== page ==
0

I have searched the web, the PHP manual and checked some reference books,
but I can find any satisfactory answer to my question.
Perhaps It my poor grasp of the constructor concept and it's proper application?

Here is the issue:
I have a an existing class constructor definition that I wish to overload.

function__construct( $table, $key, &$db )

    {

        $this->_tbl        = $table;

        $this->_tbl_key    = $key;

        $this->_db        =& $db;

    }

when it is called to extend the class, they use :

function __construct(&$db)
{
    parent::__construct('myTableName','my_id',$db);
}

This is used to pass specific variables to the database object (&$db) ???

I would like to overload this to take one more column argument, so that two "search" variables may be used, the primary key and and indexed column.

what is the correct way to do this?
Also why do they use the parent:: operator, what is theory of operation here?

2
Contributors
2
Replies
3
Views
8 Years
Discussion Span
Last Post by JRM
0

You can just make another constructor taking a different number of args for overloading.

parent:: is used to call the parents constructor, which must be done before the child begins to construct. The Employee must be set up before construction of the Janitor can begin. D:)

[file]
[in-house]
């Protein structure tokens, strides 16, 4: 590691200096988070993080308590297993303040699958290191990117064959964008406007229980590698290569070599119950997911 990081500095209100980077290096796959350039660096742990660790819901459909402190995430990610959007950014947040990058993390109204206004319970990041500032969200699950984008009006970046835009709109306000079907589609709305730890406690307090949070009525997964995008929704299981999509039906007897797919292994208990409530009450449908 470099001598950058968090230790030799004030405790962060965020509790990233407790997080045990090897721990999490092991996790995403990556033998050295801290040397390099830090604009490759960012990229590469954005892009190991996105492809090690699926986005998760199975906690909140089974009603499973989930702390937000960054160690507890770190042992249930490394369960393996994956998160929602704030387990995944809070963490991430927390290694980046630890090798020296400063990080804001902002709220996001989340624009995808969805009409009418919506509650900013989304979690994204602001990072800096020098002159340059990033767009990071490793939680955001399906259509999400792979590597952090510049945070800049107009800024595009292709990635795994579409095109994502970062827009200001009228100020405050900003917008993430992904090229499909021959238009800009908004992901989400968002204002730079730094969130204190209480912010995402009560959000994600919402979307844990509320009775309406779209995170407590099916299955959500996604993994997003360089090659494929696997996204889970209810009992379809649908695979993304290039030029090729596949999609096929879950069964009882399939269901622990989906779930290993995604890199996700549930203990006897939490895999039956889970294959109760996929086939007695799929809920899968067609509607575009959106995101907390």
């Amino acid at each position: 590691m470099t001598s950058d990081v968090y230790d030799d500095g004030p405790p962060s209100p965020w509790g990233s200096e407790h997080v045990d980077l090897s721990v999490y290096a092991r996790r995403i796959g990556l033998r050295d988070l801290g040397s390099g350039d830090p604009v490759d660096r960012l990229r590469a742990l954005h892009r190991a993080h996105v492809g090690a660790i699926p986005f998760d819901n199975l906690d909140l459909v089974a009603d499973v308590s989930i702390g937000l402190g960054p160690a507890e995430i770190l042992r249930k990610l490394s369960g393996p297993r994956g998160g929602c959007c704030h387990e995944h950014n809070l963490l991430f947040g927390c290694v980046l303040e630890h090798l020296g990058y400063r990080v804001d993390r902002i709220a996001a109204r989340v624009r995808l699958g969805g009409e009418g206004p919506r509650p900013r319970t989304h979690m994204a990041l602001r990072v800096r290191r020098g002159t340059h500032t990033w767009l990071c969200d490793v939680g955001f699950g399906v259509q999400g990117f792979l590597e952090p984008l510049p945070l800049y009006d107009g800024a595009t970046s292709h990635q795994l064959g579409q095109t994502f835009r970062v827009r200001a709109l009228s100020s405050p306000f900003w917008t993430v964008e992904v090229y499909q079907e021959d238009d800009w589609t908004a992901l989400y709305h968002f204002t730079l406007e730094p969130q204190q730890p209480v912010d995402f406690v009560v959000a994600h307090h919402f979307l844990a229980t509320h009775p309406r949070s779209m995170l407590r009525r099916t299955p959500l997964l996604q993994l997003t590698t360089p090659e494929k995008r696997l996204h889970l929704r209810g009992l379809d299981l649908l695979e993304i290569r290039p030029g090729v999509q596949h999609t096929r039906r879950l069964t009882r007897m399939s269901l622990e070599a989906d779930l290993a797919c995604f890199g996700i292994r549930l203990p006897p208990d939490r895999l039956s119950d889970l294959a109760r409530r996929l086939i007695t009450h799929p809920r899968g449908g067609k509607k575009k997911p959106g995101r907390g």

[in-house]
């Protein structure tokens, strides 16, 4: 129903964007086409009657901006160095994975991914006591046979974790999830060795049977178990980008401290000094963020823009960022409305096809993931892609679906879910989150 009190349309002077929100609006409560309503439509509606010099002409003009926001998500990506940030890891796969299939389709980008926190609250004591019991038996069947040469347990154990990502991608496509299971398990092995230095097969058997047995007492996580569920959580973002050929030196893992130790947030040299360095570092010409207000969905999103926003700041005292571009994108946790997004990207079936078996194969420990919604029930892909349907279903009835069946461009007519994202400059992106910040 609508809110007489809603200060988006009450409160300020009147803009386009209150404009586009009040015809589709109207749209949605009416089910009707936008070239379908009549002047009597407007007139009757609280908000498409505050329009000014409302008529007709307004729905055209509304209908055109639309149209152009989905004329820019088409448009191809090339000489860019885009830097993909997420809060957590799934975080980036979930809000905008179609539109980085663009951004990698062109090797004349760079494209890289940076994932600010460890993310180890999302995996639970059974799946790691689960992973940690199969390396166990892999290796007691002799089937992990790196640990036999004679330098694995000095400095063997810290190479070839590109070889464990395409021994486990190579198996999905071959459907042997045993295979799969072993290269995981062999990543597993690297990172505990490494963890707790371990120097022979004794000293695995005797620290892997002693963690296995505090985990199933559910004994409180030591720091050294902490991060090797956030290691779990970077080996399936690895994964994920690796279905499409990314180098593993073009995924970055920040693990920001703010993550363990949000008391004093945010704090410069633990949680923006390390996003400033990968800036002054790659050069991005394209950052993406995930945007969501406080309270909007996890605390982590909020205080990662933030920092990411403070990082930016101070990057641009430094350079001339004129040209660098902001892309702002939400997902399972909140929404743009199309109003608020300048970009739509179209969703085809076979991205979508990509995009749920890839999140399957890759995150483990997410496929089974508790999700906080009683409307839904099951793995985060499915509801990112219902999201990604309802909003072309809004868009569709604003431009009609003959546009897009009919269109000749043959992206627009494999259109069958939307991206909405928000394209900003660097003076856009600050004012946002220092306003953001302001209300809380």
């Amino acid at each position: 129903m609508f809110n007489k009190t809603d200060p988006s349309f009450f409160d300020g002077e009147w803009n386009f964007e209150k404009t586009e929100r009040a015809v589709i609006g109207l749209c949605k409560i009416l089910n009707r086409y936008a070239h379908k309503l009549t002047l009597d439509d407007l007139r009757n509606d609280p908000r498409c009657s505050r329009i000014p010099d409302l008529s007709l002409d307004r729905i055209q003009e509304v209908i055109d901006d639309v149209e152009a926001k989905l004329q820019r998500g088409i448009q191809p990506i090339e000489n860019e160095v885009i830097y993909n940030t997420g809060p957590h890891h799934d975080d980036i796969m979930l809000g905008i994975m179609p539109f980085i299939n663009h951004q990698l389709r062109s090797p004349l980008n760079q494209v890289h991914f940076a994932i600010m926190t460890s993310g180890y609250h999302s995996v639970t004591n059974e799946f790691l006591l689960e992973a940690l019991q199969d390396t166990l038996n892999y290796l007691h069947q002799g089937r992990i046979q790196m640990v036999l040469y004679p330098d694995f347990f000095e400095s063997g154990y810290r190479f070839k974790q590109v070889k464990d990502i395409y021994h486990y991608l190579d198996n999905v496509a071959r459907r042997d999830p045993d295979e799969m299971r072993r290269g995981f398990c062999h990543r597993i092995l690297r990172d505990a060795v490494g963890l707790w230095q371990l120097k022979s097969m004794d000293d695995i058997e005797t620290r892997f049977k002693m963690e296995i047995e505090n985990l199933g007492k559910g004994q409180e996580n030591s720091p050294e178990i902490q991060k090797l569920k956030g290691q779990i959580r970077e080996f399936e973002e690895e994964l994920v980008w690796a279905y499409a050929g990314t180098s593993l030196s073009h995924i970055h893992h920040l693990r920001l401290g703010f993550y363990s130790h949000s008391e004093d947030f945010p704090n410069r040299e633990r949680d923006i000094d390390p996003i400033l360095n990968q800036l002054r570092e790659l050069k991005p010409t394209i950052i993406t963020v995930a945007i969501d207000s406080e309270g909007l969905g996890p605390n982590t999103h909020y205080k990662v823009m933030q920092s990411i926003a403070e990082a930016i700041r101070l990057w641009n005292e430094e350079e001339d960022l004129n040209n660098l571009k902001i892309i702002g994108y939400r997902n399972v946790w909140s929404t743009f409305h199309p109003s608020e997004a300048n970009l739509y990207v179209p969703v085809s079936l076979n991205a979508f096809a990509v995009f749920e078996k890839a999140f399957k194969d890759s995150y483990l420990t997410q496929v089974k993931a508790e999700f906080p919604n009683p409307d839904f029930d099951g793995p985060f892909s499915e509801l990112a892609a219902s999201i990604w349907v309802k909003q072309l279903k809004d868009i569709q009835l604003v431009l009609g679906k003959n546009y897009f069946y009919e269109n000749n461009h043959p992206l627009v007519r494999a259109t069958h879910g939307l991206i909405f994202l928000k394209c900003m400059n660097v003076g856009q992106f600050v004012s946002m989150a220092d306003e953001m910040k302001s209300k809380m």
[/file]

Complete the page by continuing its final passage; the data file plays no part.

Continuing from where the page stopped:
0

You can just make another constructor taking a different number of args for overloading.

parent:: is used to call the parents constructor, which must be done before the child begins to construct. The Employee must be set up before construction of the Janitor can begin. D:)

Thanks dfor the reply.
I tried just creating a constructor, but I get "missing" argument errors. I tried by replicating the original in my new sub class and just adding the new arg and variable to the mix as were the others.
No joy!
I tried adding one arg to an "inherited" function, but that didn't work out either.

I may have mis-categorized the function as a class constructor.
It's actually a sub-class constructor, so my changes would be an
overload in the sub-class extension in a third generation, so to speak. The original constructor is just a null set

I thought that the extension should inherit from sub-class, but not down three levels?

Like I said, this is all rather mystifying to me.

This topic has been dead for over six months. Start a new discussion instead.
Have something to contribute to this discussion? Please be thoughtful, detailed and courteous, and be sure to adhere to our posting rules.